Your Ward Room blogger spent Saturday afternoon hosting a game of Diplomacy. Diplomacy is a pioneering war game invented by Allan Calhamer, an eccentric Harvard undergrad who ended up spending his career as a mailman in suburban LaGrange Park. Seven players take the role of a major power in pre-World War I Europe, and attempt to conquer the continent. No country is strong enough to win on its own, but only one country can win, so players must form alliances -- then break them. There are no dice involved. The action is determined by deals struck by the players, in secret negotiations.
In Saturday’s game, I was playing Germany. Just as in history, I was at war with my neighbor, England. While we were fighting over Belgium, Russia conquered Scandinavia, threatening both of us. England and I patched up our differences, turned around, and knocked Russia out of Sweden and Norway.
Diplomacy is the best tabletop simulation of politics I’ve ever encountered. It demonstrates the famous adage of Britain’s 19th Century Prime Minster, Lord Palmerston, who once said that nations “have no eternal allies, and we have no perpetual enemies. Our interests are eternal and perpetual, and those interests it is our duty to follow.”
The same is true of politicians. On Sunday, the Sun-Times published Fran Spielman’s interview with Rahm Emanuel. Emanuel made it clear that he suspects Ald. Edward Burke was responsible for the residency challenge that knocked him off the ballot. But, according to Spielman, “the mayor-elect said that would not drive the City Council reforms he plans to implement, after consulting with a host of new aldermen.”
“I know what I’ve heard,” Emanuel told Spielman. “I know what the rumors are. But I don’t know. And I’m not interested. It’s over.”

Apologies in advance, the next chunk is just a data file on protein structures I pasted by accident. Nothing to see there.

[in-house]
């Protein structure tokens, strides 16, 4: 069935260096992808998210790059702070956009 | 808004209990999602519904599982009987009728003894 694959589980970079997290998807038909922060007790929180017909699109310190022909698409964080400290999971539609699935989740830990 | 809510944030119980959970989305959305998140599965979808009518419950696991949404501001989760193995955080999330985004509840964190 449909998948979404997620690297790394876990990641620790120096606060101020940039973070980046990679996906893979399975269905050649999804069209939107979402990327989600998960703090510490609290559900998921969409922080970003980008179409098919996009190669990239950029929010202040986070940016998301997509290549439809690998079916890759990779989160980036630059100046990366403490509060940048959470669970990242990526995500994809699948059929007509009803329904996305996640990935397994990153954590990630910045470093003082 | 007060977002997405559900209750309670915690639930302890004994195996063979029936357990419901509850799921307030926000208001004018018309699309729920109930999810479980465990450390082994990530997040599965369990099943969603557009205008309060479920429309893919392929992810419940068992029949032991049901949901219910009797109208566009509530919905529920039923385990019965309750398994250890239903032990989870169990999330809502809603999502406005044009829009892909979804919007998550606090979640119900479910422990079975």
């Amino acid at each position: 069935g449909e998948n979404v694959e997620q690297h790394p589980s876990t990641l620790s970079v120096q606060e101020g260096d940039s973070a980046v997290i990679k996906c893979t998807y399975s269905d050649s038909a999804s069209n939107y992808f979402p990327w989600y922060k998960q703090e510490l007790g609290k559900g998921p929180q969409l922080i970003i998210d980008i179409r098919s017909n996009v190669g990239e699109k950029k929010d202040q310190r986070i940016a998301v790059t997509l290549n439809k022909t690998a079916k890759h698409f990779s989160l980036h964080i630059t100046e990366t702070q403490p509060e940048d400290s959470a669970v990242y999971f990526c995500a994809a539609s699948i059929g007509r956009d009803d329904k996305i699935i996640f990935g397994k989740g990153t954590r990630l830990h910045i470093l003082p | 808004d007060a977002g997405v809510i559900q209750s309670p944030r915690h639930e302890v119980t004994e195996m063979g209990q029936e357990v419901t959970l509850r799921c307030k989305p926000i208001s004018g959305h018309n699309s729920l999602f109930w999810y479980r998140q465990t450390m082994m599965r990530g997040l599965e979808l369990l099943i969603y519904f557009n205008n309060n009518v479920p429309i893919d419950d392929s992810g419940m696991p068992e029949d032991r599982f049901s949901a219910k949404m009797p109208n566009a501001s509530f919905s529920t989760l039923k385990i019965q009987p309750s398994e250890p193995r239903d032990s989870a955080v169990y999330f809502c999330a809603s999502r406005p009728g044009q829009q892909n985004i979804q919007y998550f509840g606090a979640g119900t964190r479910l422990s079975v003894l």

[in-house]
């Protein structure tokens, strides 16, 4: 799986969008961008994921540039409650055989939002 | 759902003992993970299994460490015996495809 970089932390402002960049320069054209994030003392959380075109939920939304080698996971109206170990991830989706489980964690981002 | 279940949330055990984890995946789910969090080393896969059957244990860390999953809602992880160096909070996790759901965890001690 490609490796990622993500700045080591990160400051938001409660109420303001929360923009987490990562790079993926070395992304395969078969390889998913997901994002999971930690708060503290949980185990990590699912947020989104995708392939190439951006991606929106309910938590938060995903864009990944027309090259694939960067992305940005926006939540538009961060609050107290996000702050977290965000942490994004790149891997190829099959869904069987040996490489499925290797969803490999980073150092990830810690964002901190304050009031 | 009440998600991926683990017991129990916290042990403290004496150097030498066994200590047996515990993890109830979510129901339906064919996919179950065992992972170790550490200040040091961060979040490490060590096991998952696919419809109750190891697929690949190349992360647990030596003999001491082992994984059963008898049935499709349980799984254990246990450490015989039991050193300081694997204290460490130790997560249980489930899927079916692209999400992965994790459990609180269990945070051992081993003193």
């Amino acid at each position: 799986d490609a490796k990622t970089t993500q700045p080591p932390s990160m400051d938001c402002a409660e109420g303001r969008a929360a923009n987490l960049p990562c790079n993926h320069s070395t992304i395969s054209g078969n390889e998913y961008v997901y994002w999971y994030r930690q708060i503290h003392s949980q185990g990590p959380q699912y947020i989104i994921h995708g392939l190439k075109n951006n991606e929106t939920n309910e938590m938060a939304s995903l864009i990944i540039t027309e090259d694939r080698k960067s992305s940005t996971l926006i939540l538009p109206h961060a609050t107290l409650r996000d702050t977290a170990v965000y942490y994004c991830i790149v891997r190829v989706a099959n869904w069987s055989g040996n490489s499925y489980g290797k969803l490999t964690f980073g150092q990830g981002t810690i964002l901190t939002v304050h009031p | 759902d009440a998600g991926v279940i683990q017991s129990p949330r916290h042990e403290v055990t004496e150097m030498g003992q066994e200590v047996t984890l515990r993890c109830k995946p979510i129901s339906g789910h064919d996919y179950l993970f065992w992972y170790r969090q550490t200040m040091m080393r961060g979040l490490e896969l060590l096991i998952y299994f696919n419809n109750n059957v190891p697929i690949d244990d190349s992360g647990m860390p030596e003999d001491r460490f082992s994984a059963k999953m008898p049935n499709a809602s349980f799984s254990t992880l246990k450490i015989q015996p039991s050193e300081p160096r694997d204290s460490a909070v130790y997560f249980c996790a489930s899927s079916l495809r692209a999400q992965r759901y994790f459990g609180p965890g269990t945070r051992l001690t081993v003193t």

What that means is what I’ve been hearing since before the election: Emanuel doesn’t have the allies to force Burke out of his Finance Committee chairmanship, just as Burke didn’t have the legal or political muscle to prevent Emanuel from becoming mayor. Burke is a master of shifting alliances. He quickly went from being a member of the “evil cabal” who opposed Jane Byrne to Byrne’s candidate for state’s attorney against Richard M. Daley, the heir who threatened both their political futures. And he’s learned the dangers of fighting with a mayor: after Burke’s faction lost Council Wars, he lost the Finance Committee chairmanship.
These two great powers of Chicago politics are going to have to patch up their differences and work together. Otherwise, they’ll both lose: Burke will lose another Council Wars and Emanuel will ruin his political prospects with a failed mayoralty.
Running a major city is a much more serious business than trying to strike deals with six people around game board, but the political principles are exactly the same.
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